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					    Coordinating Committee for International Voluntary Service
    Comité de Coordination du Service Volontaire International
          CCIVS – UNESCO House – 1, rue Miollis – 75732 Paris Cedex 15 France
         Tel: (33) 1 45.68.49.36 – Fax: (33) 1 42.73.05.21 – E-mail: ccivs@unesco.org




 PARTICIPATION PROGRAMME 2004 – 2005



                   PROJECT 27271118 ONG




    THE IMPACT OF VOLUNTARY SERVICE
IN CONFLICT AND POST-CONFLICT SITUATIONS



                           FINAL REPORT
THE IMPACT OF VOLUNTARY SERVICE
 IN CONFLICT AND POST-CONFLICT
           SITUATIONS




  Report of a CCIVS workcamp/seminar

  Mashangwa and Isebania (S.W. Kenya)

           5-19 November 2004




             hosted by KVDA
  Kenya Voluntary Development Association
                                                     TABLE OF CONTENTS




1- Executive summary......................................................................................................................3
   The workcamp..............................................................................................................................3
   The seminar. .................................................................................................................................3
   Objectives.....................................................................................................................................3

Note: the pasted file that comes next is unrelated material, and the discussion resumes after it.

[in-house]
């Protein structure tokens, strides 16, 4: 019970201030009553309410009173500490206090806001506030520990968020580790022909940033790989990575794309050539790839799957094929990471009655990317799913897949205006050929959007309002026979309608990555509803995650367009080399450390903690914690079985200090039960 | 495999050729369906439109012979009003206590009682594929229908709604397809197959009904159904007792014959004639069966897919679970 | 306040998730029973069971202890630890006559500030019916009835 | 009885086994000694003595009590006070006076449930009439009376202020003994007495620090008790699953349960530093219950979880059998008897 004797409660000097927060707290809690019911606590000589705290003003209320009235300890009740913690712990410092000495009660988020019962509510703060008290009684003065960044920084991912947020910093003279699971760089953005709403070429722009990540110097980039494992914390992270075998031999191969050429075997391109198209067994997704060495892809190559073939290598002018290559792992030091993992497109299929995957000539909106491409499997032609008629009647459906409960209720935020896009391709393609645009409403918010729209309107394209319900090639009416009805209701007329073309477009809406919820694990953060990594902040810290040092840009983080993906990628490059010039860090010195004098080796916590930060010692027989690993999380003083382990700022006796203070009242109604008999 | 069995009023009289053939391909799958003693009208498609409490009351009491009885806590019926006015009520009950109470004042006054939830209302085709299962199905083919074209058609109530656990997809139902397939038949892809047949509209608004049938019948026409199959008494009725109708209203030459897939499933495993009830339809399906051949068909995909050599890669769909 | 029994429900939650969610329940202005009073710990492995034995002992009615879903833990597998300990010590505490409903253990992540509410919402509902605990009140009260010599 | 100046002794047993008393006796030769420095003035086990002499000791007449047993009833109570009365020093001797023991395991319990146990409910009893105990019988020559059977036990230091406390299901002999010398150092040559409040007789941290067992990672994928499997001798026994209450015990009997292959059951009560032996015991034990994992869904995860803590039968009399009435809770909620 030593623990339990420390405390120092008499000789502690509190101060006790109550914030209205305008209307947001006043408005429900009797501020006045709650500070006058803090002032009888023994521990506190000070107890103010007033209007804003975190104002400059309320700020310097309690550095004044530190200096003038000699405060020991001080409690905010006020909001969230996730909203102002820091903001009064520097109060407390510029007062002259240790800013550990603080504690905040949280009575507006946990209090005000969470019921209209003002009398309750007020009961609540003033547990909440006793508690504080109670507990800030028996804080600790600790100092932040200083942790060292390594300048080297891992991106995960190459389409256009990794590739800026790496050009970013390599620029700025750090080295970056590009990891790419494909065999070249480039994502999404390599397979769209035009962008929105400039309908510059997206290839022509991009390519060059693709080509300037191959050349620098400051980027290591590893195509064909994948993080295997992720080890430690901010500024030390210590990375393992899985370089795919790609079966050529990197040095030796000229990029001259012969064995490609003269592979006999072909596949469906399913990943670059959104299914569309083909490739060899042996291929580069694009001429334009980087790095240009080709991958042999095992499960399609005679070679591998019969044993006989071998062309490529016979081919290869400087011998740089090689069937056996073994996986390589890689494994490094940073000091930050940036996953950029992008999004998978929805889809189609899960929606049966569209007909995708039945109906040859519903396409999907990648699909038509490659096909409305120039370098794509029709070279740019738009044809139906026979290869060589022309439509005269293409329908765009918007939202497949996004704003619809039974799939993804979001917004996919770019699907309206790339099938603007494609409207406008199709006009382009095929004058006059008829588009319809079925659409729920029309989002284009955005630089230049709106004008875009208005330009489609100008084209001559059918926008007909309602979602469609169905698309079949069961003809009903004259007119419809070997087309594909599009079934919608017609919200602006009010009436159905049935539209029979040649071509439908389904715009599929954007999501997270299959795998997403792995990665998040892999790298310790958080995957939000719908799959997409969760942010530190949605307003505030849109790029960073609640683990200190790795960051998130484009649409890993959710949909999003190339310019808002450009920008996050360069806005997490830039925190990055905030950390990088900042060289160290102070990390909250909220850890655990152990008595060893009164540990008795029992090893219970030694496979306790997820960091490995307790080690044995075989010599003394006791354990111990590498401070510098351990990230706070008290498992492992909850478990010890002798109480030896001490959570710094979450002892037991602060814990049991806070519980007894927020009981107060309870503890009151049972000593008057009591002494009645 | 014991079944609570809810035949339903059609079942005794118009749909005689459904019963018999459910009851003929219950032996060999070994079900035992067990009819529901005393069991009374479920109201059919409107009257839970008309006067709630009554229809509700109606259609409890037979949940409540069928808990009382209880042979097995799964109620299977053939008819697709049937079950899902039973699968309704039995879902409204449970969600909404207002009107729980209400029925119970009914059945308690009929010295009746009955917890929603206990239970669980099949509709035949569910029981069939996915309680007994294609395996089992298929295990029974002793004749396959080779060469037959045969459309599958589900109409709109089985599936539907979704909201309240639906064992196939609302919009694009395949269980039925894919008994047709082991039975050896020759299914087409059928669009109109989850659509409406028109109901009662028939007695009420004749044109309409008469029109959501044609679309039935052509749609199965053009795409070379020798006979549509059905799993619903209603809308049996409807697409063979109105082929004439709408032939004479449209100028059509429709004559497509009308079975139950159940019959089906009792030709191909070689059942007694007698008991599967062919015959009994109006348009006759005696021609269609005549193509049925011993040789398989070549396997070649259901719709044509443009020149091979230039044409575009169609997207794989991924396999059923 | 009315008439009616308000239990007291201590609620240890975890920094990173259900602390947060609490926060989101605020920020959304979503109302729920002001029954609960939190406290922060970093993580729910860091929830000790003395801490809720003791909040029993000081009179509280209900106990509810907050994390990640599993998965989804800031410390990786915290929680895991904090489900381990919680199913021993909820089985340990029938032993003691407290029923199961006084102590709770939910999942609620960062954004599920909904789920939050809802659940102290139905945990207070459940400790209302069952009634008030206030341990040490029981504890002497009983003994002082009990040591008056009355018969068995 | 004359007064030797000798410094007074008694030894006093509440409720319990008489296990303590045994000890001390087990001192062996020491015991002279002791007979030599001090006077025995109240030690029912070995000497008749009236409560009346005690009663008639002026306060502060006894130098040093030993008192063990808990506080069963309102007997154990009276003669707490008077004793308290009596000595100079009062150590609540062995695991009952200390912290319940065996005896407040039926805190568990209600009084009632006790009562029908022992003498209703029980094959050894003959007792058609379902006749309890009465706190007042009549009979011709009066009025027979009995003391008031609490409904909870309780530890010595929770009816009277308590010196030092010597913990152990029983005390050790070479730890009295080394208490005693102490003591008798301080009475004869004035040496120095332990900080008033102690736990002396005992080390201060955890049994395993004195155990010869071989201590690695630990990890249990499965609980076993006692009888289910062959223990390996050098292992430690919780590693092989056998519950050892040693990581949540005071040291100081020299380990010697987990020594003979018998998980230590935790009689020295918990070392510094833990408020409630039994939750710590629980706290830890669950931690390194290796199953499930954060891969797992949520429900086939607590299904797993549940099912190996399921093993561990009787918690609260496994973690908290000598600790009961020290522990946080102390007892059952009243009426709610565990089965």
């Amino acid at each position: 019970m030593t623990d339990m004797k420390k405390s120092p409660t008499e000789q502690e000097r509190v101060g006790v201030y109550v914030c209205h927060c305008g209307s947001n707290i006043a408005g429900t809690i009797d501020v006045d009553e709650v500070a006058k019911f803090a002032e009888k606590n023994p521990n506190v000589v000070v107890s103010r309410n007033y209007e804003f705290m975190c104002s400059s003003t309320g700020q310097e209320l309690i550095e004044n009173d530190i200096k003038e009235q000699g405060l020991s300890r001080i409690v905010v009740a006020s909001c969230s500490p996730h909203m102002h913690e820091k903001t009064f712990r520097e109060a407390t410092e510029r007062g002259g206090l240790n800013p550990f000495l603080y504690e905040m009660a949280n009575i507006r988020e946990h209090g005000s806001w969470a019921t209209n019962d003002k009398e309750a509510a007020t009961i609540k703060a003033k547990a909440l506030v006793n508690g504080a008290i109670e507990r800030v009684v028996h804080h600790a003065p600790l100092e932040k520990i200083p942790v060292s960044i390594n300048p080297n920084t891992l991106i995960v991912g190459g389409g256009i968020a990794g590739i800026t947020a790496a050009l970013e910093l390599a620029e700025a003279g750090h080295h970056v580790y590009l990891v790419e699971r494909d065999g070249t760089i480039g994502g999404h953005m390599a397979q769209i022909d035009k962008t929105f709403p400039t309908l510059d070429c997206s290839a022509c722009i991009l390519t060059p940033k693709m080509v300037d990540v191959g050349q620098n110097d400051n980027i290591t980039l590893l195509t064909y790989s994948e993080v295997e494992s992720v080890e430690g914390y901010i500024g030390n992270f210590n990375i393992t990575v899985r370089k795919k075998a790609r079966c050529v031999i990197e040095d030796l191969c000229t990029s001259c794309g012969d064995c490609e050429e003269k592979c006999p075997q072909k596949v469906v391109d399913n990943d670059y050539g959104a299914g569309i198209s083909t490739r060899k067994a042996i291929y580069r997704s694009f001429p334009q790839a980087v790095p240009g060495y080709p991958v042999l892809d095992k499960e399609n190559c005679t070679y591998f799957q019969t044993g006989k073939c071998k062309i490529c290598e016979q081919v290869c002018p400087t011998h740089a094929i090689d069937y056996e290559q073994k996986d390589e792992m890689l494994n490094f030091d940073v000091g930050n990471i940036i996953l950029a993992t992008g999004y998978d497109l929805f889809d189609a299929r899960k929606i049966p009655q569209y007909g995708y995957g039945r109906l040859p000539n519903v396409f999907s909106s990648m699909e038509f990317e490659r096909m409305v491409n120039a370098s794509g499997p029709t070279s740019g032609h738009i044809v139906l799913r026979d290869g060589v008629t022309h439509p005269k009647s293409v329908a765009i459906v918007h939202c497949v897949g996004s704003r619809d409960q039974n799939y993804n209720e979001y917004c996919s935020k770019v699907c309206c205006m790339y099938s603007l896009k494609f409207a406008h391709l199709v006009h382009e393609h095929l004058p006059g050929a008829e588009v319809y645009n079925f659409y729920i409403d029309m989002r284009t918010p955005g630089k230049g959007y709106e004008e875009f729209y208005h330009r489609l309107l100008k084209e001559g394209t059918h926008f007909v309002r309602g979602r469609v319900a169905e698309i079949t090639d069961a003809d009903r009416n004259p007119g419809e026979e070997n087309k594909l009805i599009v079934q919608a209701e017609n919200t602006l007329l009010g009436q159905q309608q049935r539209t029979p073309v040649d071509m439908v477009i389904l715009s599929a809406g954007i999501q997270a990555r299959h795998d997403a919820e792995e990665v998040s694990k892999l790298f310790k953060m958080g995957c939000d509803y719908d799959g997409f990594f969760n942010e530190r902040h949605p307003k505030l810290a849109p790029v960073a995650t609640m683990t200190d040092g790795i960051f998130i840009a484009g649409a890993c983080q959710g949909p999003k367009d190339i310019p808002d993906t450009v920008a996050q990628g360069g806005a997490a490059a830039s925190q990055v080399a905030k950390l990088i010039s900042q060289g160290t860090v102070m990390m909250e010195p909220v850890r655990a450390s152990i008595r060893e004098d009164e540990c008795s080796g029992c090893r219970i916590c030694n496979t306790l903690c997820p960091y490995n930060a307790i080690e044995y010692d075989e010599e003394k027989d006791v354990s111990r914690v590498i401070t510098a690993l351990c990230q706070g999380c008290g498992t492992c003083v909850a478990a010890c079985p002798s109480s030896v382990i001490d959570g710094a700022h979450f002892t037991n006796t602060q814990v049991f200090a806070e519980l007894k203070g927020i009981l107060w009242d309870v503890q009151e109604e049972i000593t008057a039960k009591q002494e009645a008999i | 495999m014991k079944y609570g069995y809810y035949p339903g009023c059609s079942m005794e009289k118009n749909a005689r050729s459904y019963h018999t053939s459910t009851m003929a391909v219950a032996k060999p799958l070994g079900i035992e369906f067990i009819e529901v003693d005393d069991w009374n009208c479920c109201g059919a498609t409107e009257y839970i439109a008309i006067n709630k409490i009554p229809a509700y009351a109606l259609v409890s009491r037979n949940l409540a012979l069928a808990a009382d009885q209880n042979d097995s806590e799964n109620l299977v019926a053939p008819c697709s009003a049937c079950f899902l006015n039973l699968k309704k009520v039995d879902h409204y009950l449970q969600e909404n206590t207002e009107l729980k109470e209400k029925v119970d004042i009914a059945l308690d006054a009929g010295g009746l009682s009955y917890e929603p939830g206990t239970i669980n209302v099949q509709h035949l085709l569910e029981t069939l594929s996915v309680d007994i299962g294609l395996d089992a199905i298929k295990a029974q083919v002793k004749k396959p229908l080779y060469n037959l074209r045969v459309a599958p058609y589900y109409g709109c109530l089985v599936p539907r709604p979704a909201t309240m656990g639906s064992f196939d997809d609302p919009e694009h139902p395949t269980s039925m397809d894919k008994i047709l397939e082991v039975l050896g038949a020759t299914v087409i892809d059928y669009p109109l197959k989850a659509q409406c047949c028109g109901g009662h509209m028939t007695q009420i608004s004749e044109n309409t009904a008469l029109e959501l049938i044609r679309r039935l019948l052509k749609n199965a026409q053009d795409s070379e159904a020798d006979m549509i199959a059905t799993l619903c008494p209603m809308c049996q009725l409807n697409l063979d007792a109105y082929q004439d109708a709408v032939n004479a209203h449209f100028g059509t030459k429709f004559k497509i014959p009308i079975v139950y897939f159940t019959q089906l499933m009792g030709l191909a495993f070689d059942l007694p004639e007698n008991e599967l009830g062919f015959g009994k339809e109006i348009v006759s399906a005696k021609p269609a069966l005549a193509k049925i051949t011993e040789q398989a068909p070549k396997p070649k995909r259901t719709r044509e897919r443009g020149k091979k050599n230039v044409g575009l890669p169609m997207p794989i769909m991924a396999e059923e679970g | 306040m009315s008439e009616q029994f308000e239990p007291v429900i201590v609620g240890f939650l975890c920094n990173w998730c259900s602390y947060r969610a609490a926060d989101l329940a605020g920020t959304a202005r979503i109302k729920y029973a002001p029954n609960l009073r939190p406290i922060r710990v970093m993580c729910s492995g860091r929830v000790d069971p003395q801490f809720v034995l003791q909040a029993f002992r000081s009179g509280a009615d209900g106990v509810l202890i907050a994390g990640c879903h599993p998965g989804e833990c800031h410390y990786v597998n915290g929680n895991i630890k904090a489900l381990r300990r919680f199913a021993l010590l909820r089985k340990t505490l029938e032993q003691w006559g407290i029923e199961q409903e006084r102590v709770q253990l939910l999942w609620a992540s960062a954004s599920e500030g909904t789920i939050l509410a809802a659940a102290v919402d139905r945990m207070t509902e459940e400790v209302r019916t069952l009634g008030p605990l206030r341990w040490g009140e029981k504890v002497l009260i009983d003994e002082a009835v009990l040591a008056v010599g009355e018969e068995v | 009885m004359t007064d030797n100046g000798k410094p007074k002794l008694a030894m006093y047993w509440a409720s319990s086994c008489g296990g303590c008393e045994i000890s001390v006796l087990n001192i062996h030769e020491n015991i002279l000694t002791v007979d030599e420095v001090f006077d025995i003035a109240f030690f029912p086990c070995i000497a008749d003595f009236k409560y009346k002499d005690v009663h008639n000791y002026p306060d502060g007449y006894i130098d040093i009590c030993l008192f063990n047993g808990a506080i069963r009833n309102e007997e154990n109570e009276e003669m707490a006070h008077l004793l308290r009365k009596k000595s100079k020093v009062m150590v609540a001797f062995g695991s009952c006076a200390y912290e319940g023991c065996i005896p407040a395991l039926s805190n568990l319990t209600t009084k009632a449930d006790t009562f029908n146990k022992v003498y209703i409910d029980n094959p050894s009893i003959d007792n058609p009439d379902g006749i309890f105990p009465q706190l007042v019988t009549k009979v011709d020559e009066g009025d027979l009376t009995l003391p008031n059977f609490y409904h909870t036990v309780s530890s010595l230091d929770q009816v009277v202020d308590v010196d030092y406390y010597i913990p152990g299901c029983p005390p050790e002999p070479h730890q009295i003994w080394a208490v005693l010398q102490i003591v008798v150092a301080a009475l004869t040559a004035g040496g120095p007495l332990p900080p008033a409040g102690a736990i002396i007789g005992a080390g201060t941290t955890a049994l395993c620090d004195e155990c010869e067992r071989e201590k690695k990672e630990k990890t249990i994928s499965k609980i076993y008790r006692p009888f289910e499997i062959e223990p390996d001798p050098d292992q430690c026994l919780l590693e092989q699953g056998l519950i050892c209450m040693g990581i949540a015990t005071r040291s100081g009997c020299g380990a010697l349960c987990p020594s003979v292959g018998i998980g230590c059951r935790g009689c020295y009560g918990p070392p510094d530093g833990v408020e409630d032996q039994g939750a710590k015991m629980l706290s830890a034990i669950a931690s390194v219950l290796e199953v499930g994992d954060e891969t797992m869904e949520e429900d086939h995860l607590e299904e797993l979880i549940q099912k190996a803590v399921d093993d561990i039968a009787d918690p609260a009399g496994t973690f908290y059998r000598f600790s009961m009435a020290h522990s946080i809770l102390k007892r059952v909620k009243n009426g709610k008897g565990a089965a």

Programme. ..................................................................................................................................3
   Proposals and recommendations. .................................................................................................4
2- Full Report ...................................................................................................................................5
   The workcamp..............................................................................................................................5
   The seminar. .................................................................................................................................5
   Objectives.....................................................................................................................................5
   Programme ...................................................................................................................................5
     Sunday 14 Nov. ........................................................................................................................6
     Monday 15 November..............................................................................................................7
     Tuesday 16 November ...........................................................................................................12